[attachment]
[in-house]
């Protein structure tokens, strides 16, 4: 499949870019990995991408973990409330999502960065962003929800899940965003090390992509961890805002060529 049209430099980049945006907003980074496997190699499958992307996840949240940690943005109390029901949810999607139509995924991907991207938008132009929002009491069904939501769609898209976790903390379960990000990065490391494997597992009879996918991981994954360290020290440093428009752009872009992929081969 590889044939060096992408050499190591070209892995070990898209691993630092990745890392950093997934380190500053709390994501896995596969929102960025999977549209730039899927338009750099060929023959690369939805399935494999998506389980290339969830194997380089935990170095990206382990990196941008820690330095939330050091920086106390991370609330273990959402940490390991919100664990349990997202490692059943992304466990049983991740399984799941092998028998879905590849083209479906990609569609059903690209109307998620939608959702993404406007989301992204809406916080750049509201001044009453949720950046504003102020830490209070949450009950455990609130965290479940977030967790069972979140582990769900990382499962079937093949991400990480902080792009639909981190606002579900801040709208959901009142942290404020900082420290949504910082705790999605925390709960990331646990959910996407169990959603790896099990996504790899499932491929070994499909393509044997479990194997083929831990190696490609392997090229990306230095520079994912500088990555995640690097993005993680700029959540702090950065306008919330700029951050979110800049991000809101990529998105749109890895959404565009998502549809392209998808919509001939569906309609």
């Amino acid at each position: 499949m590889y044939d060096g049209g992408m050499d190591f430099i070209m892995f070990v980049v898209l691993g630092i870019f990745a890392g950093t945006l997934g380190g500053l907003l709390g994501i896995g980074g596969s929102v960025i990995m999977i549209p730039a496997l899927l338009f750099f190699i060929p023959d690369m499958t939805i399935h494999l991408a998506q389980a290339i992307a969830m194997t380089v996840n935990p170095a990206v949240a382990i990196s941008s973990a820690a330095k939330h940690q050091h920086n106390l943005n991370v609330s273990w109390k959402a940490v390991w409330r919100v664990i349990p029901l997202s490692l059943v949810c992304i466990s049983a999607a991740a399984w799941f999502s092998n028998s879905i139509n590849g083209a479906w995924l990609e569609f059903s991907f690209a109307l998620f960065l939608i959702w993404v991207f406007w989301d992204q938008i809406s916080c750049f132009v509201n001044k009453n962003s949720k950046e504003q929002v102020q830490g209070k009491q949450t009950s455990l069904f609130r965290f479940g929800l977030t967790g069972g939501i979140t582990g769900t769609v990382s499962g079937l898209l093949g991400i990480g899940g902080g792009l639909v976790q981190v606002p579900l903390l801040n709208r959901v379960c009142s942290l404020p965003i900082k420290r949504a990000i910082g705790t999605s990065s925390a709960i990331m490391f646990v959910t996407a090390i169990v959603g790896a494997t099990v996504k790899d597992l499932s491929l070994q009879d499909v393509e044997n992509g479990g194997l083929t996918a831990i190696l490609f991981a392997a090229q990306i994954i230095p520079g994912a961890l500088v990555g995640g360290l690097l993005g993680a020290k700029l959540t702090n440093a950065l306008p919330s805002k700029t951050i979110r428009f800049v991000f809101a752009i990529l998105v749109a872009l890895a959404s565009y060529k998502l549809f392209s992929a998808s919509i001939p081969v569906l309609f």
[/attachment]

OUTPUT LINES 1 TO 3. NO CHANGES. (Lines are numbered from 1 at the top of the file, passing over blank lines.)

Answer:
[in-house]
């Protein structure tokens, strides 16, 4: 499949870019990995991408973990409330999502960065962003929800899940965003090390992509961890805002060529 049209430099980049945006907003980074496997190699499958992307996840949240940690943005109390029901949810999607139509995924991907991207938008132009929002009491069904939501769609898209976790903390379960990000990065490391494997597992009879996918991981994954360290020290440093428009752009872009992929081969 590889044939060096992408050499190591070209892995070990898209691993630092990745890392950093997934380190500053709390994501896995596969929102960025999977549209730039899927338009750099060929023959690369939805399935494999998506389980290339969830194997380089935990170095990206382990990196941008820690330095939330050091920086106390991370609330273990959402940490390991919100664990349990997202490692059943992304466990049983991740399984799941092998028998879905590849083209479906990609569609059903690209109307998620939608959702993404406007989301992204809406916080750049509201001044009453949720950046504003102020830490209070949450009950455990609130965290479940977030967790069972979140582990769900990382499962079937093949991400990480902080792009639909981190606002579900801040709208959901009142942290404020900082420290949504910082705790999605925390709960990331646990959910996407169990959603790896099990996504790899499932491929070994499909393509044997479990194997083929831990190696490609392997090229990306230095520079994912500088990555995640690097993005993680700029959540702090950065306008919330700029951050979110800049991000809101990529998105749109890895959404565009998502549809392209998808919509001939569906309609």
């Amino acid at each position: 499949m590889y044939d060096g049209g992408m050499d190591f430099i070209m892995f070990v980049v898209l691993g630092i870019f990745a890392g950093t945006l997934g380190g500053l907003l709390g994501i896995g980074g596969s929102v960025i990995m999977i549209p730039a496997l899927l338009f750099f190699i060929p023959d690369m499958t939805i399935h494999l991408a998506q389980a290339i992307a969830m194997t380089v996840n935990p170095a990206v949240a382990i990196s941008s973990a820690a330095k939330h940690q050091h920086n106390l943005n991370v609330s273990w109390k959402a940490v390991w409330r919100v664990i349990p029901l997202s490692l059943v949810c992304i466990s049983a999607a991740a399984w799941f999502s092998n028998s879905i139509n590849g083209a479906w995924l990609e569609f059903s991907f690209a109307l998620f960065l939608i959702w993404v991207f406007w989301d992204q938008i809406s916080c750049f132009v509201n001044k009453n962003s949720k950046e504003q929002v102020q830490g209070k009491q949450t009950s455990l069904f609130r965290f479940g929800l977030t967790g069972g939501i979140t582990g769900t769609v990382s499962g079937l898209l093949g991400i990480g899940g902080g792009l639909v976790q981190v606002p579900l903390l801040n709208r959901v379960c009142s942290l404020p965003i900082k420290r949504a990000i910082g705790t999605s990065s925390a709960i990331m490391f646990v959910t996407a090390i169990v959603g790896a494997t099990v996504k790899d597992l499932s491929l070994q009879d499909v393509e044997n992509g479990g194997l083929t996918a831990i190696l490609f991981a392997a090229q990306i994954i230095p520079g994912a961890l500088v990555g995640g360290l690097l993005g993680a020290k700029l959540t702090n440093a950065l306008p919330s805002k700029t951050i979110r428009f800049v991000f809101a752009i990529l998105v749109a872009l890895a959404s565009y060529k998502l549809f392209s992929a998808s919509i001939p081969v569906l309609f």